Disgusted by loss of Seniors’ Association

Sir: With great dismay, I read the Oct. 3 story about the demise of the Lambton Seniors’ Association. Also disheartening is the reason behind it — the United Way pulling its funding.

Apparently employing strong-arm tactics, the United Way asked LSA to violate its core policy of helping all seniors over the age of 55, in exchange for cash.

It seems to believe seniors are pilferers looking to scrimp and save…oh wait. Yes, they are! I think United Way would find almost ALL seniors are deeply concerned about their financial state.

Are there so many wealthy seniors sitting back and sipping Metamucil margaritas while getting cheap labour that it warrants a submission to ‘proof of need’?

The United Way doesn’t seem to understand that many seniors see their means test as a humiliation. It’s not that they want to hide their money. Instead, they’re embarrassed by the state of their finances or feel their finances are their own private business.

Setting aside the concept that all seniors are freeloaders until proven otherwise, my question would be, does it matter? Seniors’ money is all the same colour. I was unaware the LSA’s service providers were so booked they needed to turn away customers. The few LSA providers I’ve spoken to said they either weren’t busy or wanted to be busy.

Most LSA providers are seniors themselves, and provide these services as a way of socializing, and the social aspect is a huge component of these ‘home visits.’

I did not see any mention of LSA doing its own private fundraising. I think any and all options should be explored before shuttering this business, which is a lifeline to the recipients and the providers.

I am here to offer funds to LSA. Not $40k a year, but a portion of that. I don’t even live in the Sarnia area, but I see the need for this particular institution.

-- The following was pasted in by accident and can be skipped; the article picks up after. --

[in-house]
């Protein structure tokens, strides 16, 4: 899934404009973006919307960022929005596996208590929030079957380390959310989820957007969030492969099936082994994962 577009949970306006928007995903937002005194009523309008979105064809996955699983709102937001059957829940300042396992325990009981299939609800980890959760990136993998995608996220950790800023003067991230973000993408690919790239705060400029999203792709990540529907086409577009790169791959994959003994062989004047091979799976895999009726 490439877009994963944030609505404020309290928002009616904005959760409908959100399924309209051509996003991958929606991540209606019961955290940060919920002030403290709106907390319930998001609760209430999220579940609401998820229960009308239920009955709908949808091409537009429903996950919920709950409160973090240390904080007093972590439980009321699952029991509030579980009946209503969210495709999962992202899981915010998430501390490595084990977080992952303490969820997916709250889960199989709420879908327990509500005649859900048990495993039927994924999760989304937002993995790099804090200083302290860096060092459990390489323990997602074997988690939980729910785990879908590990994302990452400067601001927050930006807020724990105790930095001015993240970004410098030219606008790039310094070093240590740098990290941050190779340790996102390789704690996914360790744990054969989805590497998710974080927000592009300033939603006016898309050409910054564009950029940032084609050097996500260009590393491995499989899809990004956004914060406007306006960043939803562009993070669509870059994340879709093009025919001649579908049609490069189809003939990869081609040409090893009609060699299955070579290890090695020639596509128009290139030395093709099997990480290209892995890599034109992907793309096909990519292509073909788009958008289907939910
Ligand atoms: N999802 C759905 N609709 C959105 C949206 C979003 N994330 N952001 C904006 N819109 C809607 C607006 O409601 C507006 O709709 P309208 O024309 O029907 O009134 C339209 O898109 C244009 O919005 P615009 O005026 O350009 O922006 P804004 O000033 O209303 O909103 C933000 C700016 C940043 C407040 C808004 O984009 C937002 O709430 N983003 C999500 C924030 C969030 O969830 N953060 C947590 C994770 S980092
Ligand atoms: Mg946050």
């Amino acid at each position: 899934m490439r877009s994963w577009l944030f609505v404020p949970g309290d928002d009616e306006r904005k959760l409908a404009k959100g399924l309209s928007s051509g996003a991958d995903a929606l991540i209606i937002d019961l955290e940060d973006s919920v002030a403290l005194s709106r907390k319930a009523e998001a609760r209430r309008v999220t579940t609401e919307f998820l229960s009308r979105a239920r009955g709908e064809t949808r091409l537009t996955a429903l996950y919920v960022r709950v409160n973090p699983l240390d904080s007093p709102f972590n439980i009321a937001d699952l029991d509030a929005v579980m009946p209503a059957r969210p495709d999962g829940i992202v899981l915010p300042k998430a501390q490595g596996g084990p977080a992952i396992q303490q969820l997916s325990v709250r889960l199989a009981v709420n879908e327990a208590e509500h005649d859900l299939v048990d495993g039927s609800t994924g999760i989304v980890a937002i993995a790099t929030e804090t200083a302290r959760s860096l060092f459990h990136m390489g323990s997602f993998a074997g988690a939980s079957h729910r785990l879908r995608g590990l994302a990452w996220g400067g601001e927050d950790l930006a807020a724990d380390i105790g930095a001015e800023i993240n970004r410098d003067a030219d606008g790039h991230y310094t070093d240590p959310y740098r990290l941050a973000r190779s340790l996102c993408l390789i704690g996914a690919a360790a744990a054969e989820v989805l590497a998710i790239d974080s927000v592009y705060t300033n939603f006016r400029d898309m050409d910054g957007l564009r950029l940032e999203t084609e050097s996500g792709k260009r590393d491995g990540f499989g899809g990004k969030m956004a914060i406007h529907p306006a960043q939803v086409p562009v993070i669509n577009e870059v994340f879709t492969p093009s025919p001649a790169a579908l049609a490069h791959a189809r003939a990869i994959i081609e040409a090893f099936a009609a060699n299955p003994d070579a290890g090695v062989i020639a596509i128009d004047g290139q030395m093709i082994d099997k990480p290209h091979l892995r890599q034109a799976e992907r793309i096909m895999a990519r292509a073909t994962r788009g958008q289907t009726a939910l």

The United Way seems to have decided that corporate money outweighs simple morality and charity. I am disgusted by its behaviour.

 

Phil Smy
Iwanuma, Japan

 


The reasons I won’t be voting for Trudeau this election

Sir: This is my 45th year in Canada, and I recently received an election notification card. I always vote Liberal, but for the first time will refrain from voting because I don’t like a prime minister who:

* Ridicules others because they will not attend an LGBTQ parade. Not attending does not mean you are against them.

* Legalizes drugs such as marijuana without long-term testing.

* Has been involved in suspicious dealings, such as the SNC-Lavalin case.

* Who kowtows to Donald Trump, and practically goes down on a knee to pacify him. Pierre Trudeau would have shown Donald the finger.

* Who puts the entire country to shame by asking other leaders to intercede for another country, instead of doing it himself.

* Supports a carbon tax that is nothing but a money-grab. Power plants would rather pay the fine than undergoing costly renovations.

* Tried to mimic his father but fell short. It is like comparing a molehill to a mountain.

For those and many other reasons I will not be going to the voting booth.

 

Marcelo Villanueva
Sarnia